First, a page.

# Thermal velocity

The thermal velocity or thermal speed is a typical velocity of the thermal motion of particles which make up a gas, liquid, etc. Thus, indirectly, thermal velocity is a measure of temperature. Technically speaking it is a measure of the width of the peak in the Maxwell–Boltzmann particle velocity distribution. Note that in the strictest sense thermal velocity is not a velocity, since velocity usually describes a vector rather than simply a scalar speed.

Since the thermal velocity is only a "typical" velocity, a number of different definitions can be and are used.

Taking $k_B$ to be the Boltzmann constant, $T$ is the temperature, and $m$ is the mass of a particle, then we can write the different thermal velocities:

## In one dimension

If $v_{th}$ is defined as the root mean square of the velocity in any one dimension (i.e. any single direction), then

$v_{th}=\sqrt{\frac{k_BT}{m}}$.

If $v_{th}$ is defined as the mean of the magnitude of the velocity in any one dimension (i.e. any single direction), then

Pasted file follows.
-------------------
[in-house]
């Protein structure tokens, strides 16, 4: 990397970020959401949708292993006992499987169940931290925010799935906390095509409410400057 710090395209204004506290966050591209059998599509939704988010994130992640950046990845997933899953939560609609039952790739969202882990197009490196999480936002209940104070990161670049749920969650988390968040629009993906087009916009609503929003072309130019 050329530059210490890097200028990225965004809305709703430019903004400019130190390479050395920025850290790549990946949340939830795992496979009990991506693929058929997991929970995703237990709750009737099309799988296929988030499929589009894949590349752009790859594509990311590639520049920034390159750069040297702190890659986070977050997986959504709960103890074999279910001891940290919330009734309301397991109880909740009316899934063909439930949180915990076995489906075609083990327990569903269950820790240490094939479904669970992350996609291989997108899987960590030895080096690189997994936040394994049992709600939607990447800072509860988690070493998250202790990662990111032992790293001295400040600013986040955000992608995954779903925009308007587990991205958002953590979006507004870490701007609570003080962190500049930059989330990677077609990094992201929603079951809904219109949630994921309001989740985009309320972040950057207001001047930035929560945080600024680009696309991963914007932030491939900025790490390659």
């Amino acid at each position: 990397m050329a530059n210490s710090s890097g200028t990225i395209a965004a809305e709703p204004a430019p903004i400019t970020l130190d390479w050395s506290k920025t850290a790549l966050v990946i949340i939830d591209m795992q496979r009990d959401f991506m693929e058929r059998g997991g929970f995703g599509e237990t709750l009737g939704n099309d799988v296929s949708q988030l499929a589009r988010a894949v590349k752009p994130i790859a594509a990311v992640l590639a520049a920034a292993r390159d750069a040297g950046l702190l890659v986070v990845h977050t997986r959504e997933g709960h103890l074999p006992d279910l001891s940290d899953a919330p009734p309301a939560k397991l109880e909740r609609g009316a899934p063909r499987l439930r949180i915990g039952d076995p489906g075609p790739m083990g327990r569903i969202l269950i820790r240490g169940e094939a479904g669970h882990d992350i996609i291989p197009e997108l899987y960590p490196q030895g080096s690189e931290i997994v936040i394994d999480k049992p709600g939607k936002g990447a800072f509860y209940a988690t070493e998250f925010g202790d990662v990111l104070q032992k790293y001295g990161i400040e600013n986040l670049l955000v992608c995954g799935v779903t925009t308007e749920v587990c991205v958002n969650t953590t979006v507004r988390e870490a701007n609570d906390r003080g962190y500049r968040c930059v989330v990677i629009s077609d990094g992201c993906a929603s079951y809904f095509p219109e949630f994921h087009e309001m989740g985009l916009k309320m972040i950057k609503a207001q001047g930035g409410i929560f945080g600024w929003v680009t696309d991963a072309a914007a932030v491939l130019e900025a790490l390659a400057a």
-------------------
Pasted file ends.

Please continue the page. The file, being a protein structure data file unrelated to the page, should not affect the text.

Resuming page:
$v_{th}=\sqrt{\frac{2 k_BT}{\pi m}}$.

If $v_{th}$ is defined as the $1/e$ half-width of the thermal distribution or

if $v_{th}$ is defined such that a particle with this speed has an energy of $k_B T$, then

$v_{th}=\sqrt{\frac{2k_BT}{m}}$.

## In three dimensions

If $v_{th}$ is defined as the most probable speed, then

$v_{th}=\sqrt{\frac{2k_BT}{m}}$.

If $v_{th}$ is defined as the root mean square of the total velocity (in three dimensions), then

$v_{th}=\sqrt{\frac{3k_BT}{m}}$.

If $v_{th}$ is defined as the mean of the magnitude of the velocity of the atoms or molecules, then

$v_{th}=\sqrt{\frac{8k_B T}{m\pi}}$.